Bulgarian-Czech connections, 2010

Tagore accepted the invitation and Dimo Kazasov, chairman of the Union of Journalists, took charge of organising the visit. Tagore was travelling by train from Belgrade and Kazasov arranged for them to meet the train at what is now Dimitrovgrad in Serbia.

The impatience is so great that without passports, but with the permission of the Yugoslav authorities, our delegation goes on November 17, 1926 to meet Tagore in Constantinople (now Dimitrovgrad). Its members include Prof. Ivan D. Shishmanov (Chairman of the PEN Club), Prof. Minchev (Chairman of the Anglo-Bulgarian Society), writer – Anglophile Anna Kamenova and Dimo ​​Kazasov. The short but extremely straight-forward journalist lightly outstrips everyone and first enters Tagore’s wagon to wish him welcome. There is nothing left for the others to do than to present magnificent bouquets to Tagore’s daughter-in-law [Pratima] Devi, to her young daughter [Nandini], and to Ms Mahalanobish, who is accompanying them. In the wagon is Rathindranath, the son of the poet, as well as Mr Mahalanobish.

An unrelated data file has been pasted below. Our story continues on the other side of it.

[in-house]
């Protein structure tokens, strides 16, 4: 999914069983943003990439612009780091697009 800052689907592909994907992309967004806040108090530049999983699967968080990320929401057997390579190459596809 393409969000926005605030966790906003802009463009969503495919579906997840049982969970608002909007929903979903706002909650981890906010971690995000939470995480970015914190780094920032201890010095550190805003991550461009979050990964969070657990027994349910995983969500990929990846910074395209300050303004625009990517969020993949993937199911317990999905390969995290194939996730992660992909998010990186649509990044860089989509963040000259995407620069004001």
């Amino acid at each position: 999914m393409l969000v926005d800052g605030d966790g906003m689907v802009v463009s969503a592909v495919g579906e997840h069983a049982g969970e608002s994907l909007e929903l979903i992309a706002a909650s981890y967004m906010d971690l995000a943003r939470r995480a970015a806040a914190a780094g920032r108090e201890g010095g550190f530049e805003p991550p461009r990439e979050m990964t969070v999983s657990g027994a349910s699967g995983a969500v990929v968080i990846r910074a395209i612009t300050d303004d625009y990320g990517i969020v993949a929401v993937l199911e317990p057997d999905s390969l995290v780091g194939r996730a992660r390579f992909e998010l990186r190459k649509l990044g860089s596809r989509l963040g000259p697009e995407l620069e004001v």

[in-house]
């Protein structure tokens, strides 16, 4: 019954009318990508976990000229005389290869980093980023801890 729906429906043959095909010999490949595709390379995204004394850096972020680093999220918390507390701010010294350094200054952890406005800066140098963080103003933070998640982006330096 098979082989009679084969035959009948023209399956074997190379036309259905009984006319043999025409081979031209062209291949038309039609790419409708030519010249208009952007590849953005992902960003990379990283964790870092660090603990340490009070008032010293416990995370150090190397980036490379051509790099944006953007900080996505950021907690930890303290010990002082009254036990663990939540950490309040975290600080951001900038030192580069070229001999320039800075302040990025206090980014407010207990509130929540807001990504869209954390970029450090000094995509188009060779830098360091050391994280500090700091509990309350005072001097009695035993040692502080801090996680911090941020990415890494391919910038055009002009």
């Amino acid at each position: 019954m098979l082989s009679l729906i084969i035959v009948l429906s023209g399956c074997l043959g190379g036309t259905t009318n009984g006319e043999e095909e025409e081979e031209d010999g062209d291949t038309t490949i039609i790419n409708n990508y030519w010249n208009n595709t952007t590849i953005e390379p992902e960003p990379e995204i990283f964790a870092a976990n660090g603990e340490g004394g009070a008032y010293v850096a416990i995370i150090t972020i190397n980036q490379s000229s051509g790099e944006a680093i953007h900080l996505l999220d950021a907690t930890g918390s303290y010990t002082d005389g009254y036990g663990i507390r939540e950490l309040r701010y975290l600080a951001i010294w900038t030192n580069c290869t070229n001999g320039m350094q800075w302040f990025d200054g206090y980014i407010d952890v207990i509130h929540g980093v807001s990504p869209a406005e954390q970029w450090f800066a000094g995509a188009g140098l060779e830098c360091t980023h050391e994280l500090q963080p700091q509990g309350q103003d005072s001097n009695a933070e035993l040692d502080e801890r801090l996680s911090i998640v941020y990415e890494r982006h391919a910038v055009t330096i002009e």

From “How Tagore drove Bulgaria mad” by Boyan Draganov, 12 August 2016

After a short breakfast, the train set off from Dimitrovgrad in Serbia for Sofia. Its first stop in Bulgaria was in Dragoman. The station was crowded with people who wanted to greet him.

The schools and the university in Sofia were closed in honour of Tagore’s visit. As a result, several thousand students met Tagore when his train arrived at Sofia station on 17 November 1926.

As soon as the train arrives at 1.30 pm, the wagons are literally besieged by a crowd of thousands who even roam the roof and meet Tagore with the frenetic “Hooray!”. The author of Gitanjali is astonished and scared – even in China they have not met him so. At this time, the news that the guest had arrived brought the entire population of the capital to the streets, except for the “lumps and diapers”, according to the press. The area from the train station to the city center is crowded with eager greeters.